No Really, How Do You Shoot A Commercial During A Pandemic?

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Like much of the rest of the world, the Covid-19 pandemic has upended our industry, creating new opportunities and making what was once routine an unprecedented challenge. While working in the ad game typically requires creativity, adaptability, and flexibility, potentially exposing people to a deadly virus adds a whole new unpredictable dimension to the idea of responsible advertising.

At the time of this writing, the US has lost more than 200,000 people to Covid-19, many of whom were seniors. Knowing how vulnerable seniors are to this disease, our client, Trilogy Health Services, owner and operator of more than 100 senior living communities in the midwest, wanted to reassure the public via a TV campaign that they were taking necessary steps to keep their residents safe. The only problem was that their existing footage featured maskless staff and residents.

Covid-19 doesn’t care about schedules, availability, commerce, or convenience. Understanding this, we knew that even on the morning of the first day of the shoot, we could easily be turned away if someone in the facility tested positive. So, we had to come up with a safe strategy that reduced the risk to Trilogy’s residents and staff, and allowed us to get the footage we needed in a timely manner.

How Do You Plan A TV Shoot During A Pandemic?

Next door to Current360 is Studio Nulu, a photography/video studio designed for food shoots, with two large rooms: a 90 degree cyc wall and a smaller room with a loading dock. Although Trilogy has several facilities under construction, none were camera ready, so we collaborated with the client on a two-day shoot using a limited crew, recreating an assisted living facility inside Studio Nulu. That way, we wouldn’t put any of the residents at risk, and cancelling the shoot would be our call. The biggest challenge was how to do it quickly, safely, and efficiently so that we didn’t blow up the budget or expose anyone to the virus.

Fortunately, we’d already begun considering these questions back in May. At that time, we were just imagining. Now, we had to plan practically by looking at how other productions handled the new reality, with a greater understanding of how Covid is spread. Since the virus is communicated primarily via aerosolized droplets, we required masks at all times, except for the two shots that required our actors to go without. Box lunches were provided, and there was no craft service, so everyone was responsible for their own snacks and drinks. We banned open containers on the set, and required labels for everyone’s cups to avoid mistakenly drinking someone else’s coffee. We set up a video village with two large monitors for the three clients who attended to watch at appropriate distances, and set aside areas for makeup, the camera department, and for grip and lighting.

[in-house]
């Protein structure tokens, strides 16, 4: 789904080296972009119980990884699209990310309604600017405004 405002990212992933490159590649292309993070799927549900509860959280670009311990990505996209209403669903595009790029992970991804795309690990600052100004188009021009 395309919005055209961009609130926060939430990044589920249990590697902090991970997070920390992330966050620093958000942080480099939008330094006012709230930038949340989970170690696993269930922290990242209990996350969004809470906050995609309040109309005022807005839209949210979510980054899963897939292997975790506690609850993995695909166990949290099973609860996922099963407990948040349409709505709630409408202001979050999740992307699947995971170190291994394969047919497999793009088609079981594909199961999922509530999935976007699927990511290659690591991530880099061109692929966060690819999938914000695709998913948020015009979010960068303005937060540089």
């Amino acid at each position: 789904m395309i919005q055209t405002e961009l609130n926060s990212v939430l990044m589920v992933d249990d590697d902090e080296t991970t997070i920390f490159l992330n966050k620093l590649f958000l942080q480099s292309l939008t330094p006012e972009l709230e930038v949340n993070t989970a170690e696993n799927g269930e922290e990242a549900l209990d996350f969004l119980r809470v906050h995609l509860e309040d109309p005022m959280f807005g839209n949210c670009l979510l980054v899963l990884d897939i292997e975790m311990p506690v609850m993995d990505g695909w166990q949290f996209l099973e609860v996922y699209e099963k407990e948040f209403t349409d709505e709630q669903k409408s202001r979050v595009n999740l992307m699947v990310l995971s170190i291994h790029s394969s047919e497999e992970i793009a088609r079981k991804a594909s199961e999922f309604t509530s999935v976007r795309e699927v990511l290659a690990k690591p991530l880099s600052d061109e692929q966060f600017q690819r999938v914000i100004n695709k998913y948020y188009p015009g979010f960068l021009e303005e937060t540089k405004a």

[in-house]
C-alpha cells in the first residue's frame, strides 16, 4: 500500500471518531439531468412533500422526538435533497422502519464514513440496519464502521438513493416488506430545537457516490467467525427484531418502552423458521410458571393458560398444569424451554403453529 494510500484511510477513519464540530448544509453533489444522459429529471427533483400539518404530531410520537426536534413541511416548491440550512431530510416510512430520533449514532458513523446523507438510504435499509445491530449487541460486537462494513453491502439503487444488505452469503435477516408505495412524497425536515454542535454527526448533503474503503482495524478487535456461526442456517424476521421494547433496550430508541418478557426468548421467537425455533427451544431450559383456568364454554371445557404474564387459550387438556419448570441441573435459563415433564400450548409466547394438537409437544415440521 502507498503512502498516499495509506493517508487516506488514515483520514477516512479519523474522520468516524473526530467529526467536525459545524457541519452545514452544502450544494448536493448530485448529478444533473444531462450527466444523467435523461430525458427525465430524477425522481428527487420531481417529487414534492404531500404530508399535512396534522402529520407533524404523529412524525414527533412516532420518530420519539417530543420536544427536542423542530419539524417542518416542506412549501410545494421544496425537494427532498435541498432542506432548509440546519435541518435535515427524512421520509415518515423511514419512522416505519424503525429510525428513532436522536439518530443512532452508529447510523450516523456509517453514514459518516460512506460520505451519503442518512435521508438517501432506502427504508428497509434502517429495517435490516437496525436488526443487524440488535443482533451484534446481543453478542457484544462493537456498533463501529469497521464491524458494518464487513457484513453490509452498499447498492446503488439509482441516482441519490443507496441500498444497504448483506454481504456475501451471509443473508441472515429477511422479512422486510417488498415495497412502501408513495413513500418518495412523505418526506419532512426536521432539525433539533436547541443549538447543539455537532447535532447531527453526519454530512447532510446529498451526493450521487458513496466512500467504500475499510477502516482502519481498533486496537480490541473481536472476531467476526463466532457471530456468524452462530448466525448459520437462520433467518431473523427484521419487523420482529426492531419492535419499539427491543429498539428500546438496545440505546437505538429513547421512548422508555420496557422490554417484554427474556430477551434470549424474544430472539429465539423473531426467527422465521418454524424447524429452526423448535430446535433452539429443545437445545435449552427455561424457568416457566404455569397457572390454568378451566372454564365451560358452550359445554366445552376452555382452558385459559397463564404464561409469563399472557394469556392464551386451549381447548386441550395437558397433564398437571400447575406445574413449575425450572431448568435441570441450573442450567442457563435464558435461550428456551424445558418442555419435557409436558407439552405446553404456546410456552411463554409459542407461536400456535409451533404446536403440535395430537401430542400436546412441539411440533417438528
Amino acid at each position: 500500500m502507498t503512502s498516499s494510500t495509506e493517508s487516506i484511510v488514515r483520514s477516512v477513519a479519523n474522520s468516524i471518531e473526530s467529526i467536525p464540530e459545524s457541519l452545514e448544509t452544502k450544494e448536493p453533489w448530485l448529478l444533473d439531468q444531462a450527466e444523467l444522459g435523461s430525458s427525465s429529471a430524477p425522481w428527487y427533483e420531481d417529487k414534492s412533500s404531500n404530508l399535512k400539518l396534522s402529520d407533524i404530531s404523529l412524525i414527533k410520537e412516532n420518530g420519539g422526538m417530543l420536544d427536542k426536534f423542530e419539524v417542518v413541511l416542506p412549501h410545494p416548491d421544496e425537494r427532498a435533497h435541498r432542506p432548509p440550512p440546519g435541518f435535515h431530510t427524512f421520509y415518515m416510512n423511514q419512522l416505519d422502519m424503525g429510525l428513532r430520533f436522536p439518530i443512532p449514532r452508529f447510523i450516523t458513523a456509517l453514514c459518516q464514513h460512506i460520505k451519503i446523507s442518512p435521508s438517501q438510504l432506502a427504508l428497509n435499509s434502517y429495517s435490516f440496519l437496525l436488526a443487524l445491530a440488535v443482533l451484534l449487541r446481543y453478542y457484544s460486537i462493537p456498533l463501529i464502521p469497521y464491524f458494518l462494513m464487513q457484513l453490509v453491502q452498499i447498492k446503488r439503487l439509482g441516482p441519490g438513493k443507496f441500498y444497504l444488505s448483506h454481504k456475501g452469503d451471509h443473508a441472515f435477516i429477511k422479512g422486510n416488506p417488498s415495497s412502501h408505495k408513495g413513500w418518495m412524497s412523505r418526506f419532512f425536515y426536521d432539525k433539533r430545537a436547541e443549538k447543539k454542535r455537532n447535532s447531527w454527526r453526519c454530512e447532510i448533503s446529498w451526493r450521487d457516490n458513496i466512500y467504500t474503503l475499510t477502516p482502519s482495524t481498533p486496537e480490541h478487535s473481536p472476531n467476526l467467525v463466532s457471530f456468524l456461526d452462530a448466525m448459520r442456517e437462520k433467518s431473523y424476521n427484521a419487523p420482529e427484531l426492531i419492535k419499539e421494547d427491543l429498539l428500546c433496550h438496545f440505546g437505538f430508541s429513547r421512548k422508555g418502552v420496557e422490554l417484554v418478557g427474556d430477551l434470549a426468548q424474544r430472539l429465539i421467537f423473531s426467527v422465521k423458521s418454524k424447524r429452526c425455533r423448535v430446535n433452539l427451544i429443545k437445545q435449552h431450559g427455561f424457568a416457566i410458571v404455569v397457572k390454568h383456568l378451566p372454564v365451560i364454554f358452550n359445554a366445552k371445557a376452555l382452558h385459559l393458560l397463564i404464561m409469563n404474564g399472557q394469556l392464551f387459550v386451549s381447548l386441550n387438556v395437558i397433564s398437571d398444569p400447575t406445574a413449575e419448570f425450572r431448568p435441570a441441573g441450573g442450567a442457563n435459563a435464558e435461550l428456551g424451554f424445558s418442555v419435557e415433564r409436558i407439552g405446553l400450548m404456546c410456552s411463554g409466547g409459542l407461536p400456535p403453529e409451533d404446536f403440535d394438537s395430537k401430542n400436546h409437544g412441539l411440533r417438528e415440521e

How Do You Turn A 600 SQ. Foot Loading Dock Into A Senior Assisted Living Center?

The next challenge was how to turn an empty loading dock into a space that would look like seven different locations within the same facility. We often run camera and sound, and sometimes lights and makeup as well, but this time we had to become set designers and carpenters. We designed and constructed two sets out of existing movable walls and flats, plus five new Hollywood flats and two window walls, based on photos from the actual location. The first set mimicked a typical resident’s room, with four walls and a short foyer. The second was an open ended, three walled room that would serve as a lobby, a dining room, and a conference room. We scoured the agency to furnish the rooms, while the client provided many of the key props. We painted the walls using the client’s color schemes and recreated small details to sell the idea that we were shooting on location. After a solid week of construction and pre-production, we were ready.

The biggest time expenditure of the production turned out to be the art department, which was also comprised of us. We had to dress and re-dress the same corner of the set a bunch of times in order to make it seem like different rooms. We had to find a new bed a half hour before we were set to roll. And we had to completely change the action and all the props in one scene when it became apparent the action we’d planned wouldn’t work. But because we’re nimble and planned ahead, because we focused on the people as opposed to the location, and because we brought in a killer crew (not to mention the boatload of props we had lying around), we were able to pull it off. Check out the finished spot below. Looks like the real deal to me!

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Rob Womack

If there’s anyone who can honestly say, “Been there, done that,” it’s Rob. After traveling the world for seven years in his 20’s, Rob went to LA and started working in film production. Then it was off to New York, where he learned how to program, which eventually brought him back home to Louisville to build websites. At Current360, Rob heads up our in-house production studio, creating all things digital for our clients — videos, commercials, radio spots, and a lot more. 

When he’s at home, Rob likes to create things like homemade kombucha and music.